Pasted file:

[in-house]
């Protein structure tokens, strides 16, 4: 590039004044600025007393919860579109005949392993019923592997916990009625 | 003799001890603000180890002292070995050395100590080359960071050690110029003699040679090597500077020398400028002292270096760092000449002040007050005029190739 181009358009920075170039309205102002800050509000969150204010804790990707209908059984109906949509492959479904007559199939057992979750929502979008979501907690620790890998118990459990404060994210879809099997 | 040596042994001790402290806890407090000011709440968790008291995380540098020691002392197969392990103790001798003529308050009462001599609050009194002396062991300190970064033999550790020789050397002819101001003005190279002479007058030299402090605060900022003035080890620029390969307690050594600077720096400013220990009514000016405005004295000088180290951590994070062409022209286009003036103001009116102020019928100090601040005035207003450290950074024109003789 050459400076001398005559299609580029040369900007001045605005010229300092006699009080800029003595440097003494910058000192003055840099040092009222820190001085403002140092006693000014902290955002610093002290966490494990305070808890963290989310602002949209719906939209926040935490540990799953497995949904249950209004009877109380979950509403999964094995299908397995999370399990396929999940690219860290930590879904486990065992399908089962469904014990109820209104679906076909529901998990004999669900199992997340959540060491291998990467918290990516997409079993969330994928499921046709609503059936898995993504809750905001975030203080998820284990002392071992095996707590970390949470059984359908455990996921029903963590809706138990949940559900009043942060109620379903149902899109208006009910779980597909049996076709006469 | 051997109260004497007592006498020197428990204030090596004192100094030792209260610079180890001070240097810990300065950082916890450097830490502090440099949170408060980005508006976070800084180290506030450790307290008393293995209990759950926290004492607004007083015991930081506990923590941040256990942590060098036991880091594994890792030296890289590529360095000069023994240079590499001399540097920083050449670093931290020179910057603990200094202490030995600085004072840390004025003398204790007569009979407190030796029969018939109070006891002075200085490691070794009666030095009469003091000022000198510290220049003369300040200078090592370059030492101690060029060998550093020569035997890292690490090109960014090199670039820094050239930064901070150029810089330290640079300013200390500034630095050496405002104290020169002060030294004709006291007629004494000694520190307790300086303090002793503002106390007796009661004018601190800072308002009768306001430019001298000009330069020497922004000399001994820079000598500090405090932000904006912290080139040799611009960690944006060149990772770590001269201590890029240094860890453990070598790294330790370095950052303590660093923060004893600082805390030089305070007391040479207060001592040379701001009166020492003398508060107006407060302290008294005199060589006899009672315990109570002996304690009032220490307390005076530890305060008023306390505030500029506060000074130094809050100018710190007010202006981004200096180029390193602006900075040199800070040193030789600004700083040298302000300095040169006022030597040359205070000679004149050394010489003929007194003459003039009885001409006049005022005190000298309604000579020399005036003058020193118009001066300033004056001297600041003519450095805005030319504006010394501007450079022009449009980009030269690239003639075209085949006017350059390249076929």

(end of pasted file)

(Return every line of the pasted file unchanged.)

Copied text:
[in-house]
């Protein structure tokens, strides 16, 4: 590039004044600025007393919860579109005949392993019923592997916990009625 | 003799001890603000180890002292070995050395100590080359960071050690110029003699040679090597500077020398400028002292270096760092000449002040007050005029190739 181009358009920075170039309205102002800050509000969150204010804790990707209908059984109906949509492959479904007559199939057992979750929502979008979501907690620790890998118990459990404060994210879809099997 | 040596042994001790402290806890407090000011709440968790008291995380540098020691002392197969392990103790001798003529308050009462001599609050009194002396062991300190970064033999550790020789050397002819101001003005190279002479007058030299402090605060900022003035080890620029390969307690050594600077720096400013220990009514000016405005004295000088180290951590994070062409022209286009003036103001009116102020019928100090601040005035207003450290950074024109003789 050459400076001398005559299609580029040369900007001045605005010229300092006699009080800029003595440097003494910058000192003055840099040092009222820190001085403002140092006693000014902290955002610093002290966490494990305070808890963290989310602002949209719906939209926040935490540990799953497995949904249950209004009877109380979950509403999964094995299908397995999370399990396929999940690219860290930590879904486990065992399908089962469904014990109820209104679906076909529901998990004999669900199992997340959540060491291998990467918290990516997409079993969330994928499921046709609503059936898995993504809750905001975030203080998820284990002392071992095996707590970390949470059984359908455990996921029903963590809706138990949940559900009043942060109620379903149902899109208006009910779980597909049996076709006469 | 051997109260004497007592006498020197428990204030090596004192100094030792209260610079180890001070240097810990300065950082916890450097830490502090440099949170408060980005508006976070800084180290506030450790307290008393293995209990759950926290004492607004007083015991930081506990923590941040256990942590060098036991880091594994890792030296890289590529360095000069023994240079590499001399540097920083050449670093931290020179910057603990200094202490030995600085004072840390004025003398204790007569009979407190030796029969018939109070006891002075200085490691070794009666030095009469003091000022000198510290220049003369300040200078090592370059030492101690060029060998550093020569035997890292690490090109960014090199670039820094050239930064901070150029810089330290640079300013200390500034630095050496405002104290020169002060030294004709006291007629004494000694520190307790300086303090002793503002106390007796009661004018601190800072308002009768306001430019001298000009330069020497922004000399001994820079000598500090405090932000904006912290080139040799611009960690944006060149990772770590001269201590890029240094860890453990070598790294330790370095950052303590660093923060004893600082805390030089305070007391040479207060001592040379701001009166020492003398508060107006407060302290008294005199060589006899009672315990109570002996304690009032220490307390005076530890305060008023306390505030500029506060000074130094809050100018710190007010202006981004200096180029390193602006900075040199800070040193030789600004700083040298302000300095040169006022030597040359205070000679004149050394010489003929007194003459003039009885001409006049005022005190000298309604000579020399005036003058020193118009001066300033004056001297600041003519450095805005030319504006010394501007450079022009449009980009030269690239003639075209085949006017350059390249076929």